Saturday, June 4, 2011

Games Sparky Plays

To Sparky, everything is a toy - bottle caps, cardboard boxes, slippers, paper towel rolls, and/or any of his fellow housemate cats.  Sparky's a kitten, so he has boundless energy.  Have you ever watched kids tear around a kitchen after dinner?  Somehow six bites of chicken, one 'no-thank-you bite' of carrots and a piece of bread sends a child into hyper drive.  Kittens (and puppies) are like this all the time.  While it's not at all exhausting for them, it can be very tiring for any of their older animal housemates.  How can we find more interesting 'toys' for our kittens than their unwilling feline friends?

This week's idea involves you as the owner (or perhaps your kids).  Cats and dogs are smarter than we think they are, and they get in trouble when they're bored.  If we devote just five minutes a day to playing with our cats, they'll look forward to this session which will relieve some of the frustration caused by boredom.  This can be anything from swishing a 'bird' on a string toy in front of your cat to winding up a mechanical toy to throwing balled up pieces of paper to playing "chase the dot" with a laser pointer.  (If you play the laser game, be aware of possible side effects.  After a play session, my sister-in-law's cat will spend the next twenty minutes staring at the last spot on the wall where he saw the red dot!) 

For the young cat like Sparky, these sessions expel some frantic energy.  For the plump cat like Maude, play time gives a little much-needed exercise and stretching of the muscles.  For a shy cat like Violet, this provides vital one-on-one time with you, her loving owner.  If one toy doesn't interest your cat, try another.  One of my cats loves feathers on a string.  Another loves toys with bells.  (I put the toys away between sessions so they're always fresh and exciting.  Also, every time I open that drawer, I'm instantly joined by my eager feline friends - a great way to find them in a pinch.)  If one of your cats dominates play time, have a play session with your other cat(s) in another room while that cat is distracted with food or another toy.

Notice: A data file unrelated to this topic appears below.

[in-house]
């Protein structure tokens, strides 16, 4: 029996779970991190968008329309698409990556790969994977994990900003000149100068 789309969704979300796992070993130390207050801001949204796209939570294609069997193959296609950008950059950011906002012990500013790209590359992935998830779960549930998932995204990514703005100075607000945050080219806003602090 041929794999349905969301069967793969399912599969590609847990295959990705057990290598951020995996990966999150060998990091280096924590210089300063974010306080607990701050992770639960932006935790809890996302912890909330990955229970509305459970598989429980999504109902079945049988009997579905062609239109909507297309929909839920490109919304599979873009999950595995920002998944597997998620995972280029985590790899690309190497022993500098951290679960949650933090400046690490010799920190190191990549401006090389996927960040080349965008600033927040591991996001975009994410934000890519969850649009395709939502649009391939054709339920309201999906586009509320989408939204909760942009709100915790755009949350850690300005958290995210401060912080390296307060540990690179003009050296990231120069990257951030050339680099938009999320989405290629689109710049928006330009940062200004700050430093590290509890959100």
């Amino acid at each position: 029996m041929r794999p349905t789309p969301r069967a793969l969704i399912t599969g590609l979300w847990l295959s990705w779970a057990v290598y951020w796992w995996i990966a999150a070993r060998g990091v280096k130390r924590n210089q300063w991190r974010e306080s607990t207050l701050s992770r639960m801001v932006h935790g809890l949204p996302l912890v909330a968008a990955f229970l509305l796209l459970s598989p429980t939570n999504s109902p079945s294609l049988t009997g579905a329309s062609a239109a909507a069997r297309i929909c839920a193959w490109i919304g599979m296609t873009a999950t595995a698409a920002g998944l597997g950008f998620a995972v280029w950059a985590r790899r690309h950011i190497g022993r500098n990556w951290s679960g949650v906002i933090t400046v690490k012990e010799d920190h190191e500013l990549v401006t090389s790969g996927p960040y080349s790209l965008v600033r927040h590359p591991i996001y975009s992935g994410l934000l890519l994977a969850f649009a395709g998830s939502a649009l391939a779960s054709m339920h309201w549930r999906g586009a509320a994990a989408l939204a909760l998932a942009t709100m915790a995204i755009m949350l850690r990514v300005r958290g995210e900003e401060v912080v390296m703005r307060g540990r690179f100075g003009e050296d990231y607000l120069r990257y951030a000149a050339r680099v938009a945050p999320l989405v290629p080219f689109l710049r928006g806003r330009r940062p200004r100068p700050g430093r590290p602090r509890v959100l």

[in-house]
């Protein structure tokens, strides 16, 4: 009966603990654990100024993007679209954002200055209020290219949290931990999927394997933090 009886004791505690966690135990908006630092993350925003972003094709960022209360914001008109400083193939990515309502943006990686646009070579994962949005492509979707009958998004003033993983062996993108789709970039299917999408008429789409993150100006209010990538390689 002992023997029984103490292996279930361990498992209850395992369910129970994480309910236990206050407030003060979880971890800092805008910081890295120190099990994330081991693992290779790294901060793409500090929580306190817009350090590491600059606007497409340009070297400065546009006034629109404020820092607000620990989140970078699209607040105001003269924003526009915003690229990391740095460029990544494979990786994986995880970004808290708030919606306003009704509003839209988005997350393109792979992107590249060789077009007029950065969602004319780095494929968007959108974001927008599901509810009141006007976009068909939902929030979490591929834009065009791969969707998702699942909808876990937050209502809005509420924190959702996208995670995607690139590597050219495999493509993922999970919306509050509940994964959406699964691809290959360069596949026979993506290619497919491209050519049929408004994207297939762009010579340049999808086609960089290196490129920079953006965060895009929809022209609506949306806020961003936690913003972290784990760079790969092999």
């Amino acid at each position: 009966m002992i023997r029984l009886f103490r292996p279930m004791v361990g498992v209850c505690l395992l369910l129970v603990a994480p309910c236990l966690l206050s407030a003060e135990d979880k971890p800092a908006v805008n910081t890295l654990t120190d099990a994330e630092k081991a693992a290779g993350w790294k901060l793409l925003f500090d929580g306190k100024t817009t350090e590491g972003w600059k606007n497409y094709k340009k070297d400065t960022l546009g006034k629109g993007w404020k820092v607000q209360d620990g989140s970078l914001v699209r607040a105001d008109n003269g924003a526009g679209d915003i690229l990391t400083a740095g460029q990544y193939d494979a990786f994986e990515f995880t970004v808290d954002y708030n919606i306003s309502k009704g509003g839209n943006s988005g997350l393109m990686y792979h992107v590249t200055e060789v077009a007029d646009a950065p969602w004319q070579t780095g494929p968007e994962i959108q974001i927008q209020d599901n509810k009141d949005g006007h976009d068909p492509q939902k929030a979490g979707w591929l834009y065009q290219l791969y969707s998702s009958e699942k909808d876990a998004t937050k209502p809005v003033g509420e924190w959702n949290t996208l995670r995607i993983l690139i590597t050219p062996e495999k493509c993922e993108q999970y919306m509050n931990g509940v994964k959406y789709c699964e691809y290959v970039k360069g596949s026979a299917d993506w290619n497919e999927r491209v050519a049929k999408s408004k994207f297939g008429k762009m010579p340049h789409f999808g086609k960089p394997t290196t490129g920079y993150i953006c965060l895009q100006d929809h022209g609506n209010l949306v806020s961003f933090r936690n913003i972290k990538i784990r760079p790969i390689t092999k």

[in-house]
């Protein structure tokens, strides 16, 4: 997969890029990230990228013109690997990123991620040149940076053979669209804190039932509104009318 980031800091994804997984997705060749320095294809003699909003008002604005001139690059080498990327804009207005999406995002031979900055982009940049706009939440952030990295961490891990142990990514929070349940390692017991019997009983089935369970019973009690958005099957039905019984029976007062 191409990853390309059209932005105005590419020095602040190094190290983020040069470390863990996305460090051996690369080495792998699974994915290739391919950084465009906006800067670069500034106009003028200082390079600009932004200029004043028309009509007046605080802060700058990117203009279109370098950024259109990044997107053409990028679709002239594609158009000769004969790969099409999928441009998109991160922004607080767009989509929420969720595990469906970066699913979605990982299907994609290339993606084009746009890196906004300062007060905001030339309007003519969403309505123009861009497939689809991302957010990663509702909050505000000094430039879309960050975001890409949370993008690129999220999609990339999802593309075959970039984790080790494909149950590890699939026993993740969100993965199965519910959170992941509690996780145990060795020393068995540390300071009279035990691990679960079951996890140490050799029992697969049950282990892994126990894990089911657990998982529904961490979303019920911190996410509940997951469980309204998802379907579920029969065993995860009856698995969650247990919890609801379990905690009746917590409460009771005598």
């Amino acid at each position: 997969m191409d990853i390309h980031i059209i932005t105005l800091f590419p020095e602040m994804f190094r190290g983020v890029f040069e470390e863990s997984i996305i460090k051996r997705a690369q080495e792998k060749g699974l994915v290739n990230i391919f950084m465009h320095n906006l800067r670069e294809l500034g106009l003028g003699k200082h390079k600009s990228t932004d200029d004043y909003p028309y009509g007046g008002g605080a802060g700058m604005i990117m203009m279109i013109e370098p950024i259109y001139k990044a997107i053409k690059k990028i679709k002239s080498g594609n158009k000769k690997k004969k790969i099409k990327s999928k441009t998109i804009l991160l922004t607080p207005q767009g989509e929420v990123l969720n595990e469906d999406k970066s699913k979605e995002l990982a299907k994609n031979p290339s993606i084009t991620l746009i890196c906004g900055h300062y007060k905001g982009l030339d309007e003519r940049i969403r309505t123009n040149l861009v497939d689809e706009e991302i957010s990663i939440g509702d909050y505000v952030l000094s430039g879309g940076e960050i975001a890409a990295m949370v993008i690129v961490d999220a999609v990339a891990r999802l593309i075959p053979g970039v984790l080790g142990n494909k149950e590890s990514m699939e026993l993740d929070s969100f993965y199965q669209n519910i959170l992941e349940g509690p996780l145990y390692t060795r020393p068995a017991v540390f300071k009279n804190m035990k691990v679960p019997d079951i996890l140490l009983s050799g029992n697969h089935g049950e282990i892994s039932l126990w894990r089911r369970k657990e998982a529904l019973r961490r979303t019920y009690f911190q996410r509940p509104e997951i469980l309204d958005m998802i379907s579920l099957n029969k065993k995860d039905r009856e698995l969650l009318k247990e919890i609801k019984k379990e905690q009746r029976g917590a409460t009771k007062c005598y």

In addition to the joy of laughing at his/her acrobatics, actively playing with your cat once a day gives you the benefit of 'touching base' with your cat once a day.  Observing kitty will help you notice if she's less active than usual or limping on a back leg or losing fur on her belly.  Waking up to play with your cat is a great way to start your day, and unwinding with a play session before bed can help all of the day's frustrations to evaporate.  Our cats think we're here to take care of them, but really, we know they take care of us.

Kelley Wagner, C.V.T.

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